The mighty peaks, mountains, hills and valleys of the Himalayas are the adobe of many revered temples and scared destinations, where million of devotees travel every year to seek the blessings of the gods and the goddesses. That is why it is known as Devbhoomi. (Read, A Day in the Little Lhasa: McLeodganj). One part of this Devbhoomi lies in the beautiful valley of Kangra, where the concentration of these revered temples are much more. Kangra Valley, having many devi temples and highly revered Baijnath Temple, is a very sacred destination for the Hindu devotees . Some of the most visited temples of Kangra valley are:
1. Mata Bajreshwari Devi Temple: The temple of Bajreshwari or Vagreshwari Devi is the most famous temple of the Kangra Valley. Also famous as Kangra Devi Temple, it is situated in the heart of Kangra city. It is said to have been founded by the divinity of that name at a famous Ashwamedh or horse-sacrifice, which was held on the spot.
The famous Mehmood of Ghazni is said to have invaded the valley and destroyed the temple, building a mosque on its ruins. It was, however, restored and is said to have been visited by Akbar together with his celebrated Diwan Todar Mal. There are some temples in the vicinity which, are, said to have owed their origin to Todar Mal. Finally, Maharaja Ranjit Singh visited and under his orders the domes of the temples here and at Jawalamukhi were revived. Subsequently devotees from Amritsar subscribed together and presented the temple with marble floor.” Through the main temple was ravaged by foreign invader and flattened by the 1905 earthquake, it has since been restored to its pristine glory.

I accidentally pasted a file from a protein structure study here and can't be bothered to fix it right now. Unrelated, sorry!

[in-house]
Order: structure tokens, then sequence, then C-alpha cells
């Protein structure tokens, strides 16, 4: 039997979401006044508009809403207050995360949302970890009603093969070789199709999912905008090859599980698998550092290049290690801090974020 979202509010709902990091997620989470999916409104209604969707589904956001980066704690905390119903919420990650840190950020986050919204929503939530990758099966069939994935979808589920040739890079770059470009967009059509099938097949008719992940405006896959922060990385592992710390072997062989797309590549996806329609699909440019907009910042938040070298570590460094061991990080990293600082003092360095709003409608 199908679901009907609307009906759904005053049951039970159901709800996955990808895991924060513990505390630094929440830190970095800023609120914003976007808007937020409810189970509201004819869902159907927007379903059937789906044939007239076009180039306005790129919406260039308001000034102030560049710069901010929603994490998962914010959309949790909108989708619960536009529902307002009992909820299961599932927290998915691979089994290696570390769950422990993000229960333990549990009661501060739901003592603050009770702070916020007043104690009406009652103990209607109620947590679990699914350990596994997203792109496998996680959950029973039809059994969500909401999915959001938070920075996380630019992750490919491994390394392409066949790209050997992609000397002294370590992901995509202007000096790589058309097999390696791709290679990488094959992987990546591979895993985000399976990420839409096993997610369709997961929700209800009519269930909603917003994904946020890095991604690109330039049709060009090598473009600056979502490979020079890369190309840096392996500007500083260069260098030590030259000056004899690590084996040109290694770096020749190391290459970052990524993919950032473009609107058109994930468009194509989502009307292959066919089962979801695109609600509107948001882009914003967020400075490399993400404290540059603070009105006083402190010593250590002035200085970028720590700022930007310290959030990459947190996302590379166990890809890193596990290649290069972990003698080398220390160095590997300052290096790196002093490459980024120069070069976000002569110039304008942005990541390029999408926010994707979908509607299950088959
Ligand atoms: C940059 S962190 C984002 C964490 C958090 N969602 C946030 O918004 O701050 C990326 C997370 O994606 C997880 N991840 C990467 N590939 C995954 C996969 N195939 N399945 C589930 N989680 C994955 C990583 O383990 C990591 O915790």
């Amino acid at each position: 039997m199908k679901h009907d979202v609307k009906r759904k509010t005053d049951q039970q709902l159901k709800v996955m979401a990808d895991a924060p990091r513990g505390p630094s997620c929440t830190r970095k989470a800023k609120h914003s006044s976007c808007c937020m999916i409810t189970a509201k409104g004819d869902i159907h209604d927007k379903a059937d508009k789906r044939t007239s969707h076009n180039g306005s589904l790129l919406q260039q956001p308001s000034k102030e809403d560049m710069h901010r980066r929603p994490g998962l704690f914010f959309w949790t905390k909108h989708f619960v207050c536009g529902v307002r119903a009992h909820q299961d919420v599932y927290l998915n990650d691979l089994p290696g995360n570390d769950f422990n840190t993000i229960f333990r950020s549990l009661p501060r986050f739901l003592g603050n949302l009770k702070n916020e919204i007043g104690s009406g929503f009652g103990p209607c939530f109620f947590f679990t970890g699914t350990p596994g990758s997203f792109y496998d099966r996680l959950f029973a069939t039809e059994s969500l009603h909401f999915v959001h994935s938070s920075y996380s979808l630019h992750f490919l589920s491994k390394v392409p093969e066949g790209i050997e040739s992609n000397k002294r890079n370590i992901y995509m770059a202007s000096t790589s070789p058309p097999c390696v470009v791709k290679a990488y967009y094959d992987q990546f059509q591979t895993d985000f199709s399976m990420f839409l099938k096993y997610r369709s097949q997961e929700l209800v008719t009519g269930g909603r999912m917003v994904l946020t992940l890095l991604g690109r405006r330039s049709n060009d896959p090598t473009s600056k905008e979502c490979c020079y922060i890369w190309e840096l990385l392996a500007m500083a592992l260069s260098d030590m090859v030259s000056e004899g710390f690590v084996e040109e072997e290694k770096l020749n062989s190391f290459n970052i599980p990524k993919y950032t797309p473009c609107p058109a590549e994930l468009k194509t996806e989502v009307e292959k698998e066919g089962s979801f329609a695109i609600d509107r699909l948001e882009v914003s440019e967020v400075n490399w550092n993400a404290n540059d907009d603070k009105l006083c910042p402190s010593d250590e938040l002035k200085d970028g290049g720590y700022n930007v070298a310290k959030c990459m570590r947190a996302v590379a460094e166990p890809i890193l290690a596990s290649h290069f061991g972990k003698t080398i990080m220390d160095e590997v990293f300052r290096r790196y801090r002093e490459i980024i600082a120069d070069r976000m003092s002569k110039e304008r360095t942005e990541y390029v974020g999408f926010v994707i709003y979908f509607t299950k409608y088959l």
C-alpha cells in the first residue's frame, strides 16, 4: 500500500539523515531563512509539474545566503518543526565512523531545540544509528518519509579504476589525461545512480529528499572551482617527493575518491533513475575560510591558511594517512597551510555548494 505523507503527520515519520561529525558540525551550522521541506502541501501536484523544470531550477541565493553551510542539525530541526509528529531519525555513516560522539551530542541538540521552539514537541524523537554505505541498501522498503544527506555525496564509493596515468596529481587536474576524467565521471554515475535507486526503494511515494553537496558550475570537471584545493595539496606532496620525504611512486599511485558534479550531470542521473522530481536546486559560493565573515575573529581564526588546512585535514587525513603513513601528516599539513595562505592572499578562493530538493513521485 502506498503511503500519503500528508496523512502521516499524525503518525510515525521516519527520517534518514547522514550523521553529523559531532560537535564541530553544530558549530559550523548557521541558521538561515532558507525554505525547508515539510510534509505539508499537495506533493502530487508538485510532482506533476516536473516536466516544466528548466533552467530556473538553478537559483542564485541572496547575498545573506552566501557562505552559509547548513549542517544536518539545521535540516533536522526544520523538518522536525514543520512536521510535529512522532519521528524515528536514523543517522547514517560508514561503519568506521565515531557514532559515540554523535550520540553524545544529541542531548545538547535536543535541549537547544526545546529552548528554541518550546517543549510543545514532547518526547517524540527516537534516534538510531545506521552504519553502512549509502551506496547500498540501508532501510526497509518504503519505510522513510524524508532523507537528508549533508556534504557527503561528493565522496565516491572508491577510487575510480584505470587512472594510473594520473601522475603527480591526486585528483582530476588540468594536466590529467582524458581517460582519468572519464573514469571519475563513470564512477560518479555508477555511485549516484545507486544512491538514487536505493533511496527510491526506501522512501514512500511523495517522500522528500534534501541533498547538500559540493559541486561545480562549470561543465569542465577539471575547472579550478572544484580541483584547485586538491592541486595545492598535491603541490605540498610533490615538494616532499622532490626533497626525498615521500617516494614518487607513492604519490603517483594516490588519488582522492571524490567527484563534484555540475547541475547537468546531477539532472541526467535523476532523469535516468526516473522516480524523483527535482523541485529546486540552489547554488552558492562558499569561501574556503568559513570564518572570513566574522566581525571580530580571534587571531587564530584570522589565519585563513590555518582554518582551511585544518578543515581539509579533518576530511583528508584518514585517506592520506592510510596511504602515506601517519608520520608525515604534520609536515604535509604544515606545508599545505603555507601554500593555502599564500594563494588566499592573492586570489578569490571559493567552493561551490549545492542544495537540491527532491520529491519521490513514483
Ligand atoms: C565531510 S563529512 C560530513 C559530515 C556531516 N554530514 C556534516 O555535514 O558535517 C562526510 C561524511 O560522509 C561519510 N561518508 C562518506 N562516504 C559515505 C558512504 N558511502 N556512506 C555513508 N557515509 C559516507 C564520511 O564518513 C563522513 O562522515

How to Reach? It is in the centre of Kangra City. The distance from the Kangra Bus Stand is approx 1.5 kms, while it is approx 4 kms away from the Kangra Mandir railway station on Pathankot-Joginder Nagar Mountain Railways Line. The auto rickshaws are easily available all around the city for short distance travel. From the auto stand, it is approx 300 meters walk to the temple.
At Kangra, one can also visit the historical Kangra Fort, the `Gupta Ganga Kshetra’ and also trek up to Jyanti Devi temple situated on a hillock to the West of Kangra.
2. Mata Jwala Devi Temple: Jwala Devi is one of the major ‘Shakti Peethas’ of India. This temple is dedicated to Jwala Devi, who is the presiding in the form of flames. Due to this fact, the goddess is also referred as the ‘Flaming Goddess’.
Positioned besides a cliff, Jwalamukhi Mandir is built on a wooden platform in the Indo-Sikh style of architecture. The structural design of the temple is simple, but the religious aura makes it undoubtedly divine. The dome and spire of this temple are covered with Gold.
In the early times, people tried to explore the fact behind these burning flames, but nothing substantial was made out. These flames are burning due to some natural jets of combustible gas.This temple has nine ceaseless flames that are named after nine goddess as Mahakali, Annapurna, Chandi, Hinglaj, Vindhya Vasini, Mahalakshmi, Saraswati, Ambika and Anji Devi respectively. (Read More: Some Beautiful Places in The Spectacular Kangra Valley)